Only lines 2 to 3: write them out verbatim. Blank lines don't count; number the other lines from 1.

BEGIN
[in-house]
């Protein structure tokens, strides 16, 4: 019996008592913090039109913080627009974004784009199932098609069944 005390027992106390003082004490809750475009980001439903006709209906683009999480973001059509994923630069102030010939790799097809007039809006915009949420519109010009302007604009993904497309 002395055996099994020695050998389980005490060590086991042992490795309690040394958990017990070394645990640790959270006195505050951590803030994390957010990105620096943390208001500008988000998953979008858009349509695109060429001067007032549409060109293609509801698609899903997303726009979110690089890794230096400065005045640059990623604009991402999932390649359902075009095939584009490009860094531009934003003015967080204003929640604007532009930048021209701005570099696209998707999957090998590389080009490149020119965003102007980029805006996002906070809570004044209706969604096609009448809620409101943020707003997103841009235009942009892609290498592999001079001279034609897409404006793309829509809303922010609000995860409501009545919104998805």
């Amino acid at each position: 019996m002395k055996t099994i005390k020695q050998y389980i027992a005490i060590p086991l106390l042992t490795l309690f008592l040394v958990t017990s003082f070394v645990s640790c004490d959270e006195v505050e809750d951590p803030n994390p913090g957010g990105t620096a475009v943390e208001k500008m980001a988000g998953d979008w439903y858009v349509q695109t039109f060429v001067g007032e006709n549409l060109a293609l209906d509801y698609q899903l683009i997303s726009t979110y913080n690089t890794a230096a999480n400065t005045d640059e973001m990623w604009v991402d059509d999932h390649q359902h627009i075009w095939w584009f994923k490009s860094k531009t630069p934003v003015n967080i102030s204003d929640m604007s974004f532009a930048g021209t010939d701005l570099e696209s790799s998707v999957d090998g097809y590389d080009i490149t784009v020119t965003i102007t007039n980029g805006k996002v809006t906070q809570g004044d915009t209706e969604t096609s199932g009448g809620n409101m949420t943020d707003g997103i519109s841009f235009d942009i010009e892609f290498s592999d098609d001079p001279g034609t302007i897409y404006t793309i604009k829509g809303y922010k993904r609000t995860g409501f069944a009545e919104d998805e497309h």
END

């Protein structure tokens, strides 16, 4: 019996008592913090039109913080627009974004784009199932098609069944 005390027992106390003082004490809750475009980001439903006709209906683009999480973001059509994923630069102030010939790799097809007039809006915009949420519109010009302007604009993904497309 002395055996099994020695050998389980005490060590086991042992490795309690040394958990017990070394645990640790959270006195505050951590803030994390957010990105620096943390208001500008988000998953979008858009349509695109060429001067007032549409060109293609509801698609899903997303726009979110690089890794230096400065005045640059990623604009991402999932390649359902075009095939584009490009860094531009934003003015967080204003929640604007532009930048021209701005570099696209998707999957090998590389080009490149020119965003102007980029805006996002906070809570004044209706969604096609009448809620409101943020707003997103841009235009942009892609290498592999001079001279034609897409404006793309829509809303922010609000995860409501009545919104998805």
């Amino acid at each position: 019996m002395k055996t099994i005390k020695q050998y389980i027992a005490i060590p086991l106390l042992t490795l309690f008592l040394v958990t017990s003082f070394v645990s640790c004490d959270e006195v505050e809750d951590p803030n994390p913090g957010g990105t620096a475009v943390e208001k500008m980001a988000g998953d979008w439903y858009v349509q695109t039109f060429v001067g007032e006709n549409l060109a293609l209906d509801y698609q899903l683009i997303s726009t979110y913080n690089t890794a230096a999480n400065t005045d640059e973001m990623w604009v991402d059509d999932h390649q359902h627009i075009w095939w584009f994923k490009s860094k531009t630069p934003v003015n967080i102030s204003d929640m604007s974004f532009a930048g021209t010939d701005l570099e696209s790799s998707v999957d090998g097809y590389d080009i490149t784009v020119t965003i102007t007039n980029g805006k996002v809006t906070q809570g004044d915009t209706e969604t096609s199932g009448g809620n409101m949420t943020d707003g997103i519109s841009f235009d942009i010009e892609f290498s592999d098609d001079p001279g034609t302007i897409y404006t793309i604009k829509g809303y922010k993904r609000t995860g409501f069944a009545e919104d998805e497309h």